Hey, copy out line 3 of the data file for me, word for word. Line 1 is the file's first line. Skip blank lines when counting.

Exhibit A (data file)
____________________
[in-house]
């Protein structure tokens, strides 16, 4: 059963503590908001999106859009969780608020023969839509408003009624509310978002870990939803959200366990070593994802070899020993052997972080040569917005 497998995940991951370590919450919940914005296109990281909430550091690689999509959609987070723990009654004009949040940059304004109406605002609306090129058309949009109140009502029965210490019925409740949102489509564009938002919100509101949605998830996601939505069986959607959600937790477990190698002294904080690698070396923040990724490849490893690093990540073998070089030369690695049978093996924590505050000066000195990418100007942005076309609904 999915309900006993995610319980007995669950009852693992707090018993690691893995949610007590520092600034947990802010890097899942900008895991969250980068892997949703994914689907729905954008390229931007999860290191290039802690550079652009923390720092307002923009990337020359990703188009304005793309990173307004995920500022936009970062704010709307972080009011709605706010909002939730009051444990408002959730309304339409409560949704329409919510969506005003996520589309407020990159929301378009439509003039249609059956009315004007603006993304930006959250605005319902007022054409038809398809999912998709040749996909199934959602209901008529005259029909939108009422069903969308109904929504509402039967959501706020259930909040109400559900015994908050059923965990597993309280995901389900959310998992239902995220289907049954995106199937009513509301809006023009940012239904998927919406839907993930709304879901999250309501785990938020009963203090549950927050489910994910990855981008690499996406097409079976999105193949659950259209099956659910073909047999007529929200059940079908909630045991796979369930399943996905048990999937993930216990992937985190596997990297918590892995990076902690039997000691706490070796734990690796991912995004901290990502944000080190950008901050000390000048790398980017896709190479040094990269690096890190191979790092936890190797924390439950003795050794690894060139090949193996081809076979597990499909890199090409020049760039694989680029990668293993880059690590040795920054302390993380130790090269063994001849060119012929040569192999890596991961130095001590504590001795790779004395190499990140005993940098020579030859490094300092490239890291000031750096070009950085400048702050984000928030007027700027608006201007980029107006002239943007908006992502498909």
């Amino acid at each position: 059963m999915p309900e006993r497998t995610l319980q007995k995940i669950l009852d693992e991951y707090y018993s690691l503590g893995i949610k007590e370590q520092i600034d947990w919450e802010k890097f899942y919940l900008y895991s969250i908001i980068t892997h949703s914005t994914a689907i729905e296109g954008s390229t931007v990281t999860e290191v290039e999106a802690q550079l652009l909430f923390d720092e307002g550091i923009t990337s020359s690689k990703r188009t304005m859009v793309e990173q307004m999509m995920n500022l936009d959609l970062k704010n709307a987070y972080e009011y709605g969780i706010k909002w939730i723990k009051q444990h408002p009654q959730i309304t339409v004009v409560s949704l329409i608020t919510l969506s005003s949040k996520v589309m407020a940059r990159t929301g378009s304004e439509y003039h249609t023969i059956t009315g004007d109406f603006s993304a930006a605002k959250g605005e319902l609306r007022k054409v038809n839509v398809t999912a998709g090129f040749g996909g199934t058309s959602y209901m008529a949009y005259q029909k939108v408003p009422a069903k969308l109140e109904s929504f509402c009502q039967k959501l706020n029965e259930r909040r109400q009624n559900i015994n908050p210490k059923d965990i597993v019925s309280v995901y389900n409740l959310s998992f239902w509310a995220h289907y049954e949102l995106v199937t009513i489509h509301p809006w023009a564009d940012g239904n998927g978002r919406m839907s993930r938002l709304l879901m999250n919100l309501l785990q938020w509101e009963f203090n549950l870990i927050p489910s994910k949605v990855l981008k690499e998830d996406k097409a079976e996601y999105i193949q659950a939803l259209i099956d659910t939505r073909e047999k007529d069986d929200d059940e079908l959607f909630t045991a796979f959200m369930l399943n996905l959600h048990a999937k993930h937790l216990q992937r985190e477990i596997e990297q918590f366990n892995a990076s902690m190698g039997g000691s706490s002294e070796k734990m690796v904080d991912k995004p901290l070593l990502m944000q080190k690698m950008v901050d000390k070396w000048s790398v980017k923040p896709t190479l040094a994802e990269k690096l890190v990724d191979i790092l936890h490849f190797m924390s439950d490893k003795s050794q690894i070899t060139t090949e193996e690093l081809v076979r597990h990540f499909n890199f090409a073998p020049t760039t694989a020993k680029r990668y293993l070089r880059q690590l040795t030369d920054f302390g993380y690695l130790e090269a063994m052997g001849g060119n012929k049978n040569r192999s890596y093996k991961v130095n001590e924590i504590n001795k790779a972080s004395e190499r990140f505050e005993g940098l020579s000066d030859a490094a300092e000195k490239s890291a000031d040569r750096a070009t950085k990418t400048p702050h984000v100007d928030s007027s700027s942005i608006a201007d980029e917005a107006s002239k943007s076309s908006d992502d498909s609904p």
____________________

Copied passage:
């Amino acid at each position: 059963m999915p309900e006993r497998t995610l319980q007995k995940i669950l009852d693992e991951y707090y018993s690691l503590g893995i949610k007590e370590q520092i600034d947990w919450e802010k890097f899942y919940l900008y895991s969250i908001i980068t892997h949703s914005t994914a689907i729905e296109g954008s390229t931007v990281t999860e290191v290039e999106a802690q550079l652009l909430f923390d720092e307002g550091i923009t990337s020359s690689k990703r188009t304005m859009v793309e990173q307004m999509m995920n500022l936009d959609l970062k704010n709307a987070y972080e009011y709605g969780i706010k909002w939730i723990k009051q444990h408002p009654q959730i309304t339409v004009v409560s949704l329409i608020t919510l969506s005003s949040k996520v589309m407020a940059r990159t929301g378009s304004e439509y003039h249609t023969i059956t009315g004007d109406f603006s993304a930006a605002k959250g605005e319902l609306r007022k054409v038809n839509v398809t999912a998709g090129f040749g996909g199934t058309s959602y209901m008529a949009y005259q029909k939108v408003p009422a069903k969308l109140e109904s929504f509402c009502q039967k959501l706020n029965e259930r909040r109400q009624n559900i015994n908050p210490k059923d965990i597993v019925s309280v995901y389900n409740l959310s998992f239902w509310a995220h289907y049954e949102l995106v199937t009513i489509h509301p809006w023009a564009d940012g239904n998927g978002r919406m839907s993930r938002l709304l879901m999250n919100l309501l785990q938020w509101e009963f203090n549950l870990i927050p489910s994910k949605v990855l981008k690499e998830d996406k097409a079976e996601y999105i193949q659950a939803l259209i099956d659910t939505r073909e047999k007529d069986d929200d059940e079908l959607f909630t045991a796979f959200m369930l399943n996905l959600h048990a999937k993930h937790l216990q992937r985190e477990i596997e990297q918590f366990n892995a990076s902690m190698g039997g000691s706490s002294e070796k734990m690796v904080d991912k995004p901290l070593l990502m944000q080190k690698m950008v901050d000390k070396w000048s790398v980017k923040p896709t190479l040094a994802e990269k690096l890190v990724d191979i790092l936890h490849f190797m924390s439950d490893k003795s050794q690894i070899t060139t090949e193996e690093l081809v076979r597990h990540f499909n890199f090409a073998p020049t760039t694989a020993k680029r990668y293993l070089r880059q690590l040795t030369d920054f302390g993380y690695l130790e090269a063994m052997g001849g060119n012929k049978n040569r192999s890596y093996k991961v130095n001590e924590i504590n001795k790779a972080s004395e190499r990140f505050e005993g940098l020579s000066d030859a490094a300092e000195k490239s890291a000031d040569r750096a070009t950085k990418t400048p702050h984000v100007d928030s007027s700027s942005i608006a201007d980029e917005a107006s002239k943007s076309s908006d992502d498909s609904p």